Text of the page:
Evidence Based Practice as THE Paradigm for Healthcare” was the title of her keynote presentation.” Research Day 2011 was held April 15. The event was planned by the Research Day Committee, chaired by Assistant Professor Leanne Lefler, PhD, ACNS-BC, APN, and many faculty and students. The conference theme, “Celebrating 3 Decades of Leadership through Nursing Research, Evidence Based Practice and Education” was a celebration of the College’s ongoing commitment to excellence in all aspects of nursing. Keynote speaker, Dr. Eileen Sullivan-Marx, is an internationally known nursing leader from the University of Pennsylvania. She is associate dean for practice

and community affairs, a nurse practitioner, a health and aging policy fellow, and a fellow in the American Academy of Nursing. Her research focuses on sustaining models of care using advanced practice nurses and research concerning outcomes of care for frail, older adults. Co-sponsors for the conference are Arkansas Children’s Hospital, the Central Arkansas Veterans Healthcare System, the UAMS Medical Center, Sigma Theta Tau Honor Society of Nursing, Gamma Xi Chapter and the Association of Women’s Health, Obstetric and Neonatal Nurses.

Donna Elrod MSN, AOCNS and Heather Alverson BSN, RN presented the Reducing Medication Administration Errors That Reach the Patient by Implementing ONS Guidelines for Chemotherapy/Biotherapy Dose

Kara Haynie, BSN, RN-BC and Bendi Bowers, MSN, RN presented the Enhancement of Patient-Family Centered Care Through Physician-Nurse Rounding

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Tsai Receives Professorship in Geriatric Nursing In April 2010, Pao-Feng Tsai, PhD, RN, an associate professor in the College of Nursing, was invested with the Alice An-Loh Sun Endowed Professorship in Geriatric Nursing. Tsai joined the College of Nursing in 1999 as assistant professor and was promoted to tenured associate professor in 2005. She completed an intensive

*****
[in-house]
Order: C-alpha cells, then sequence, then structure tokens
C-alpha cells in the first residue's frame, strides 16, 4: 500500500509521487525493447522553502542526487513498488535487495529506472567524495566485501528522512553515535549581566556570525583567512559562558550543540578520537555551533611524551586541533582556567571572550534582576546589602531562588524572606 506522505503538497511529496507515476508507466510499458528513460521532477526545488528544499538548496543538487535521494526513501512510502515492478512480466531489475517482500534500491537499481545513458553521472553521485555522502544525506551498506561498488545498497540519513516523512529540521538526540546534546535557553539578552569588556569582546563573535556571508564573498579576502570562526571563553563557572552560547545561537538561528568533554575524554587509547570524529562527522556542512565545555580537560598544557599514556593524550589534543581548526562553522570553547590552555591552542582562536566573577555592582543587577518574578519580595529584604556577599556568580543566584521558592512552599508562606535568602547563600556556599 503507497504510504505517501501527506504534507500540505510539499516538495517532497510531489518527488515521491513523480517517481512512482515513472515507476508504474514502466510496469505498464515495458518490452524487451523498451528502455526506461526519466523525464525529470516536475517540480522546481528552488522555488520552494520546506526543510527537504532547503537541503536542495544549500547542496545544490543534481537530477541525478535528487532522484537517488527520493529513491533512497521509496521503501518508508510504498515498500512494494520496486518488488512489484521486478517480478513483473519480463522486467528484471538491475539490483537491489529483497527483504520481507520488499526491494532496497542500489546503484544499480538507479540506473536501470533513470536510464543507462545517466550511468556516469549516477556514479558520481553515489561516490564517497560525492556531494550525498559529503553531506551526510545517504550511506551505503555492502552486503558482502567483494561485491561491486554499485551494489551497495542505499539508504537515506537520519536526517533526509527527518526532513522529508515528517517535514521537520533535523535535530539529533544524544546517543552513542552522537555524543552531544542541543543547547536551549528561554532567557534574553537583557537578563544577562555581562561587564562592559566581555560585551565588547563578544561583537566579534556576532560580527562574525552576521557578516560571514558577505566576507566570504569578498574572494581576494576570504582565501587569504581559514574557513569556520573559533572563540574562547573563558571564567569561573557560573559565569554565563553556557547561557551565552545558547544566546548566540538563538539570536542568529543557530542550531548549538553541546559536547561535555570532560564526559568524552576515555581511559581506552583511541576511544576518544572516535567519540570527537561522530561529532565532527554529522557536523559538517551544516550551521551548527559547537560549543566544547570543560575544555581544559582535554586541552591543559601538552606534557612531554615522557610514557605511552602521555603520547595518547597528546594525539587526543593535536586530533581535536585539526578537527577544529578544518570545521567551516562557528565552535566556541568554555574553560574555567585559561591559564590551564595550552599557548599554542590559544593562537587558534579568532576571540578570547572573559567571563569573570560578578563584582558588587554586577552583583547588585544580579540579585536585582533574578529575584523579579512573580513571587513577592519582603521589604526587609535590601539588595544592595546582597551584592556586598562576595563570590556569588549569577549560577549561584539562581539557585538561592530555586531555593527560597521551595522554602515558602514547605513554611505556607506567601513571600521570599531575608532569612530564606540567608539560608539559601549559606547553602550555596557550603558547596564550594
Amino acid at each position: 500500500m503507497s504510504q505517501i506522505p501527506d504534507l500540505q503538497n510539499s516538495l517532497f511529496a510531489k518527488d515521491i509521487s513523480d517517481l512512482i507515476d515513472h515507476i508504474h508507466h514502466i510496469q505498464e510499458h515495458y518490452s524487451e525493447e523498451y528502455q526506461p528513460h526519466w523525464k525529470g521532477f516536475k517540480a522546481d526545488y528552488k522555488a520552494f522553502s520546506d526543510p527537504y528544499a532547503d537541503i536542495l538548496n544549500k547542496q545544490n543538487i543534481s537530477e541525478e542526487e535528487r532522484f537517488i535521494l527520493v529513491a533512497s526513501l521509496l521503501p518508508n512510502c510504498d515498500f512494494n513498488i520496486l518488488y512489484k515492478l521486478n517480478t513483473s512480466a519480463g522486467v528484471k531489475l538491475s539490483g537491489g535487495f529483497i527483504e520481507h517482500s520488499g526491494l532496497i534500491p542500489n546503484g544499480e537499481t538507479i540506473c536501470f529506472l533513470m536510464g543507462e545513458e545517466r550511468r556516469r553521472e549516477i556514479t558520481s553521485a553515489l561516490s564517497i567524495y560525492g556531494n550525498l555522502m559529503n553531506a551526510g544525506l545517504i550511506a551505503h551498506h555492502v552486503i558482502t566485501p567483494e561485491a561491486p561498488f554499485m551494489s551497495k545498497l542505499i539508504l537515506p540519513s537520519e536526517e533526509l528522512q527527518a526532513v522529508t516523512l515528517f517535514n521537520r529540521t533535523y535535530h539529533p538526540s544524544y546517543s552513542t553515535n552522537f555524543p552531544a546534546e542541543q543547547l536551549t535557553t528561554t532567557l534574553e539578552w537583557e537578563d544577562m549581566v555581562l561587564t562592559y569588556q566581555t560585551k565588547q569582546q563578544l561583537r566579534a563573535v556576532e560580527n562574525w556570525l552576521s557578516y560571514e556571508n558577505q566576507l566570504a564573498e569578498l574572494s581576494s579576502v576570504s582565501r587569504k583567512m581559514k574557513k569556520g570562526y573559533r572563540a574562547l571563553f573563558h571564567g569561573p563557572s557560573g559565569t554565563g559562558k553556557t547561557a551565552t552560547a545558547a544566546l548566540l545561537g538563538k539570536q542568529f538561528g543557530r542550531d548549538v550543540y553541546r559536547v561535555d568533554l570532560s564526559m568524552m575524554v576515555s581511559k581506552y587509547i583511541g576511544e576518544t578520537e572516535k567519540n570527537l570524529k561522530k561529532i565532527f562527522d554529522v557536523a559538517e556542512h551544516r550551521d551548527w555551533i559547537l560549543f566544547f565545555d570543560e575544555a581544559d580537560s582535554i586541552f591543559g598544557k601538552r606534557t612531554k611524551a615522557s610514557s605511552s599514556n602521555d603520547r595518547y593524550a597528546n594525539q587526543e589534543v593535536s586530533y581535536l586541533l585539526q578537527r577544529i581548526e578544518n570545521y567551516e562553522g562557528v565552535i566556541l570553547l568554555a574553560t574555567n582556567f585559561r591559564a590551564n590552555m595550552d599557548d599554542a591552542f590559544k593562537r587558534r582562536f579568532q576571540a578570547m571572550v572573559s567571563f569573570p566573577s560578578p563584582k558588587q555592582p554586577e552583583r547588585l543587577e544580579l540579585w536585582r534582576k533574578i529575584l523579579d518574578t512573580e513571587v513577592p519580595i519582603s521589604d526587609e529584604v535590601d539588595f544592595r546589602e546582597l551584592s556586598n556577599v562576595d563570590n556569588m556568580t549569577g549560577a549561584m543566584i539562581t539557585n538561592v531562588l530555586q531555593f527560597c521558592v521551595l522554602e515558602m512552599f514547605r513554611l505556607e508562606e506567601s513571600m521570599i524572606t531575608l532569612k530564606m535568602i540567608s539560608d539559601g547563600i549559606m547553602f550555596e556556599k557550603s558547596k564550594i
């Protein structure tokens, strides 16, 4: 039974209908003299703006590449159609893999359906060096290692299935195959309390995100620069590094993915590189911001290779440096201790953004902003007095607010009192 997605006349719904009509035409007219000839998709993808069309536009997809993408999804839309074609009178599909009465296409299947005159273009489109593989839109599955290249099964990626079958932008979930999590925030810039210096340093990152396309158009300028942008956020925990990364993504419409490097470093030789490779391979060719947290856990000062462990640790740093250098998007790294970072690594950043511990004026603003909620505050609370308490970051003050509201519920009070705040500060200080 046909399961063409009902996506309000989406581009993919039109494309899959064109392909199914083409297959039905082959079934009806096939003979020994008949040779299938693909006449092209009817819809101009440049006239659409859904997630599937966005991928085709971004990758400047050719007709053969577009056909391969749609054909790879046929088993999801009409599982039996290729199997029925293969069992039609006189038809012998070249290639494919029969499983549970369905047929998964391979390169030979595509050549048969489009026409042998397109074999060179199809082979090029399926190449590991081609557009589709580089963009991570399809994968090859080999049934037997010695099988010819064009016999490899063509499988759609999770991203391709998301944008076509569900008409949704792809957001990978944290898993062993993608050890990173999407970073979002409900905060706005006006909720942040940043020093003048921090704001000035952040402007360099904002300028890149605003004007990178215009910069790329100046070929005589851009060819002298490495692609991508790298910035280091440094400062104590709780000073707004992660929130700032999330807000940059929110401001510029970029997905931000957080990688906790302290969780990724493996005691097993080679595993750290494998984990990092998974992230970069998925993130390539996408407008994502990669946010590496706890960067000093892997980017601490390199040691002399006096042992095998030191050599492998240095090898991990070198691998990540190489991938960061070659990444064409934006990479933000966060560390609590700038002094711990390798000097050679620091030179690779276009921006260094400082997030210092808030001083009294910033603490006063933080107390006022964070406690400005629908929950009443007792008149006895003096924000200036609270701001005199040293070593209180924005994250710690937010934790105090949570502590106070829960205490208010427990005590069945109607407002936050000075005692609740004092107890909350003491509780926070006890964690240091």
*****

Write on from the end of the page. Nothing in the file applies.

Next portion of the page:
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postdoctoral program in 2005 with training in leadership and research to provide better care to older adults in America. The program was funded by the Building Academic Geriatric Nursing Capacity Scholar program, begun in 1986 by the John A. Hartford Foundation. Along with teaching duties in the College’s master’s and doctoral programs, Tsai’s research focuses on pain assessment and management in elders with dementia and is funded through several sources, including the Tailored Biobehavioral Interventions Research Center, Dementia Pilot Grant Program through the Donald W. Reynolds Institute on Aging, Alzheimer’s Arkansas, Beverly Healthcare Corp. and the Mayday Foundation. Two projects funded by the National Institute of Nursing Research include a predicting model for pain in elders with osteoarthritis knee and hip pain, which she soon hopes will be used in practice, while an ongoing project examines the effect of an ancient martial art, Tai Chi, on knee pain in elders with dementia. “Dr. Tsai is a true geriatric nursing expert with a genuine dedication to research that we are extremely fortunate to have at UAMS,” said